Washington, Jan 25: A study in mice conducted by scientists at the University of California, San Francisco has provided a pathway for exploring the hereditary causes of deafness and epilepsy in humans.
In the study, the researchers found that mice genetically engineered to lack a particular protein in the brain had profound deafness and seizures. They said that more broadly, the finding provides an entry point for gaining new insight into the role of glutamate, the chemical messenger carried by the protein.
The absent protein is a particular 'vesicular neurotransmitter transporter,' a machine within nerve cells that ferries chemical messengers, or 'neurotransmitters,' from the fluid-filled cytoplasm into vesicles that are positioned at the tips of nerve cells and serve to release neurotransmitters onto neighbouring cells.
Transporters and neurotransmitters work as a team to make all neural communication in the brain possible. While the neurotransmitter glutamate is the major excitatory messenger in the brain, the neurotransmitter GABA is the major inhibitory messenger, sending signals that reduce excitation and anxiety.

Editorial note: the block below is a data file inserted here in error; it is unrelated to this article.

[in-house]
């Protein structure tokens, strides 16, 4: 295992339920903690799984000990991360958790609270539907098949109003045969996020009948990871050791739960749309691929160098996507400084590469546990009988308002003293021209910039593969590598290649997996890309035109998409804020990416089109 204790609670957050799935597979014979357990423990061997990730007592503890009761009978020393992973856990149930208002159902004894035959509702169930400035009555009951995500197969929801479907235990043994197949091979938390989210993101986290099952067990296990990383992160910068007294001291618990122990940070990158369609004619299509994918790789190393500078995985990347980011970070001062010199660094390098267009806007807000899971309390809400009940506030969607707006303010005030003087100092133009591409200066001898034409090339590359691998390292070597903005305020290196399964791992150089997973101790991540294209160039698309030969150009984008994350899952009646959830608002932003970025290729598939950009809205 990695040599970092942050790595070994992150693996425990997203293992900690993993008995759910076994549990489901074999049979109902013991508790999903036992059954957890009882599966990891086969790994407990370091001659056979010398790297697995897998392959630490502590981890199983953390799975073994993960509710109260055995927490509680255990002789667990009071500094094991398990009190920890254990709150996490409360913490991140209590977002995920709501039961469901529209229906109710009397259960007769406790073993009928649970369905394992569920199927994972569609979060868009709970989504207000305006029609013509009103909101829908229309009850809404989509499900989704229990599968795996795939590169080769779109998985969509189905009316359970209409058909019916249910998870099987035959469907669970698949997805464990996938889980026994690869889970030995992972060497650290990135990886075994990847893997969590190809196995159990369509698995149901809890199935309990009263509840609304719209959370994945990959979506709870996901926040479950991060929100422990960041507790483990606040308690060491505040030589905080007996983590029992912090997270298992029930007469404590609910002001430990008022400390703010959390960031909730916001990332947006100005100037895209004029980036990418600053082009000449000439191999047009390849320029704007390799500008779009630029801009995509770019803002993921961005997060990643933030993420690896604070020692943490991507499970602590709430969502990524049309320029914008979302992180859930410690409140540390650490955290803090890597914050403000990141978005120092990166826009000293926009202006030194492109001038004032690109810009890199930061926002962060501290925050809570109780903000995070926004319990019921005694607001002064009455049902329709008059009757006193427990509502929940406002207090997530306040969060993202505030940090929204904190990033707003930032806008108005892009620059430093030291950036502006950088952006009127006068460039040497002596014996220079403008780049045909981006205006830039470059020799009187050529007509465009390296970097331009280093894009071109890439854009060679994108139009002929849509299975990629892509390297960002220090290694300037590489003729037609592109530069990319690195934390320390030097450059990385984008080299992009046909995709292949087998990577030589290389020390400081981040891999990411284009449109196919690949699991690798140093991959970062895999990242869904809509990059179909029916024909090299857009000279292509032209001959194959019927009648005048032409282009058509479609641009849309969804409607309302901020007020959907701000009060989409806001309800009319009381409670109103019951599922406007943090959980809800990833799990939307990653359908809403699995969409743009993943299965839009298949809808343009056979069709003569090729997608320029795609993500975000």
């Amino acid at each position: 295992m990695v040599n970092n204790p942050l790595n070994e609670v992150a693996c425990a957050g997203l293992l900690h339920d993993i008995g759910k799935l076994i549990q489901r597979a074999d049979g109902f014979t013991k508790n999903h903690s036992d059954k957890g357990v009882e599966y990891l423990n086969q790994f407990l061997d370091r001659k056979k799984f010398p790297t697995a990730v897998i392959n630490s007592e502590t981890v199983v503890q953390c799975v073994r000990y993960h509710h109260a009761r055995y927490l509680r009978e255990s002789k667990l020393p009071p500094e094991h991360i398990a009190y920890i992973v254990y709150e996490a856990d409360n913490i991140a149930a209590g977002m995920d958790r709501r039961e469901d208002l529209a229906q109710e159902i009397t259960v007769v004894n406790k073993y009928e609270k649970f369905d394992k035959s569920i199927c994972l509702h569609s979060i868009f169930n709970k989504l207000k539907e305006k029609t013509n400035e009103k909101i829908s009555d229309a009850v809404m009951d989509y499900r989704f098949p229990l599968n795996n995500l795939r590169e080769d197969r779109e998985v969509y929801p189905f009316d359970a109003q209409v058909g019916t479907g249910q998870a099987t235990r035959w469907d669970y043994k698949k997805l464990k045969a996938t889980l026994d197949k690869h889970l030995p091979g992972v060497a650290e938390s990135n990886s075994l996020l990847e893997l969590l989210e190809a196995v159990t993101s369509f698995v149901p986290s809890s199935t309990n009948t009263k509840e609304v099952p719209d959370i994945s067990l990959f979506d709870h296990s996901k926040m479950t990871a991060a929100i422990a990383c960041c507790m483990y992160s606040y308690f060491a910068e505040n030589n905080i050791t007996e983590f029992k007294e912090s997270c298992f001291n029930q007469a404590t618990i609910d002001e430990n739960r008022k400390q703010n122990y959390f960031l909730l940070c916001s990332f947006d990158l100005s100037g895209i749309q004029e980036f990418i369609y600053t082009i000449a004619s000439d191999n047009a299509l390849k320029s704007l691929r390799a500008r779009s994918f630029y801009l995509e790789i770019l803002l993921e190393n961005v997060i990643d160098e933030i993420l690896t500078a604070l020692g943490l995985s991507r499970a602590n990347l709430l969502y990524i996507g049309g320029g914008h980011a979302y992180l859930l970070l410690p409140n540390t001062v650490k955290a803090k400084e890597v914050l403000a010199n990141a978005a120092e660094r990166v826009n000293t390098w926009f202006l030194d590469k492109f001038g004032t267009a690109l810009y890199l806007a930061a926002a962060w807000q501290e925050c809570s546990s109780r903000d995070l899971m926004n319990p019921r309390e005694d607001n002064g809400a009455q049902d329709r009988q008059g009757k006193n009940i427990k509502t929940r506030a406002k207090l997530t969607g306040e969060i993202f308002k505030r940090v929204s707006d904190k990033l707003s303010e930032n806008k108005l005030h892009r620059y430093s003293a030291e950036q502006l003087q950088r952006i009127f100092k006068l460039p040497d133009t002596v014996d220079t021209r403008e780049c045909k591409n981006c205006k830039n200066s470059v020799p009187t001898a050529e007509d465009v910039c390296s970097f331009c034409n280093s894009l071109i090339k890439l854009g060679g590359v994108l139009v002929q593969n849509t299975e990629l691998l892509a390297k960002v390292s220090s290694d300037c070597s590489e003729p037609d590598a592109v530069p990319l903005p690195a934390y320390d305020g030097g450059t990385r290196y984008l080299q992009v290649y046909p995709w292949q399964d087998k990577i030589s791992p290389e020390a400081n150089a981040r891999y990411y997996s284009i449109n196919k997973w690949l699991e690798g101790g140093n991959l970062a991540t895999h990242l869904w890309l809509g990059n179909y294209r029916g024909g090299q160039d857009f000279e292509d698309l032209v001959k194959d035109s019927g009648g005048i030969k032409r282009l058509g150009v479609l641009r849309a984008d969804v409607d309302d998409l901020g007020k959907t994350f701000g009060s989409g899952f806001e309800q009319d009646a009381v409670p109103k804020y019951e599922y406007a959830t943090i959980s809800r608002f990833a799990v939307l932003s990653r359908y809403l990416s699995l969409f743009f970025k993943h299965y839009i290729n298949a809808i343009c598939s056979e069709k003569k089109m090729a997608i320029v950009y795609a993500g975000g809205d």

Two other neurotransmitters, dopamine and serotonin, modulate the activity of neural circuits to influence mood, sleep and other aspects of behaviour.
Scientists are already aware of two vesicular glutamate transporters, VGLUT1 and VGLUT2, which are expressed on nerve cells that release glutamate.
Recently, the researchers identified VGLUT3, which is expressed primarily by nerve cells that release GABA, serotonin and acetylcholine, another neurotransmitter.
VGLUT3 is also released in some non-nerve cells, in tissues outside the brain. With these findings, the researchers suspected that VGLUT3 might support some function other than neurotransmission.
In the study, the researchers investigated the role of VGLUT3 in mice genetically engineered to lack the transporter. The found the effect to be dramatic.
"Mice lacking the transporter are completely deaf from birth. Moreover, they had significant seizures," said the senior author of the study, Robert Edwards, MD, professor of neurology and physiology at University of California, San Francisco.
According to the researchers, as the gene that encodes VGLUT3 is known to have sequence variations in humans, it is possible that these or other variations may be the underlying cause of deafness or epilepsy in humans.